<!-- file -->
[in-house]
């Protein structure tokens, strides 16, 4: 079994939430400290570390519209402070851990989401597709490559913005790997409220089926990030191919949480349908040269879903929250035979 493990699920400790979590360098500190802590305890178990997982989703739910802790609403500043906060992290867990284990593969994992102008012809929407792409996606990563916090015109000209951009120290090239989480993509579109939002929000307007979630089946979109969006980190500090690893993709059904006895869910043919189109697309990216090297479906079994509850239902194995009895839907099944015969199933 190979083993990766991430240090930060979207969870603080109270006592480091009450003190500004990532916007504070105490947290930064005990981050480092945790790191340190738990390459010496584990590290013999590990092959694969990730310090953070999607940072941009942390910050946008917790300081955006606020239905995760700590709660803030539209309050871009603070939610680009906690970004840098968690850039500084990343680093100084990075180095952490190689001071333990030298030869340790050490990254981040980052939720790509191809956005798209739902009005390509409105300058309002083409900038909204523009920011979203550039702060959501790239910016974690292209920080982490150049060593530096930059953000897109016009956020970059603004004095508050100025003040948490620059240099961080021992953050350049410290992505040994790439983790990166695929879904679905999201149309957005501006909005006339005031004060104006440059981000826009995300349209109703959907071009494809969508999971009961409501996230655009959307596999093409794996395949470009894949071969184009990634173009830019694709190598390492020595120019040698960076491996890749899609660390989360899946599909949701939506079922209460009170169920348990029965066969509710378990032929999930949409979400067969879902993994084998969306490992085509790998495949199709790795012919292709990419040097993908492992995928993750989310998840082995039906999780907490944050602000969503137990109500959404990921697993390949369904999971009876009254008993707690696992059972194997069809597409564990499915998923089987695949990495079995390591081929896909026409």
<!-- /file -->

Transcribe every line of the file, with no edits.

[in-house]
């Protein structure tokens, strides 16, 4: 079994939430400290570390519209402070851990989401597709490559913005790997409220089926990030191919949480349908040269879903929250035979 493990699920400790979590360098500190802590305890178990997982989703739910802790609403500043906060992290867990284990593969994992102008012809929407792409996606990563916090015109000209951009120290090239989480993509579109939002929000307007979630089946979109969006980190500090690893993709059904006895869910043919189109697309990216090297479906079994509850239902194995009895839907099944015969199933 190979083993990766991430240090930060979207969870603080109270006592480091009450003190500004990532916007504070105490947290930064005990981050480092945790790191340190738990390459010496584990590290013999590990092959694969990730310090953070999607940072941009942390910050946008917790300081955006606020239905995760700590709660803030539209309050871009603070939610680009906690970004840098968690850039500084990343680093100084990075180095952490190689001071333990030298030869340790050490990254981040980052939720790509191809956005798209739902009005390509409105300058309002083409900038909204523009920011979203550039702060959501790239910016974690292209920080982490150049060593530096930059953000897109016009956020970059603004004095508050100025003040948490620059240099961080021992953050350049410290992505040994790439983790990166695929879904679905999201149309957005501006909005006339005031004060104006440059981000826009995300349209109703959907071009494809969508999971009961409501996230655009959307596999093409794996395949470009894949071969184009990634173009830019694709190598390492020595120019040698960076491996890749899609660390989360899946599909949701939506079922209460009170169920348990029965066969509710378990032929999930949409979400067969879902993994084998969306490992085509790998495949199709790795012919292709990419040097993908492992995928993750989310998840082995039906999780907490944050602000969503137990109500959404990921697993390949369904999971009876009254008993707690696992059972194997069809597409564990499915998923089987695949990495079995390591081929896909026409």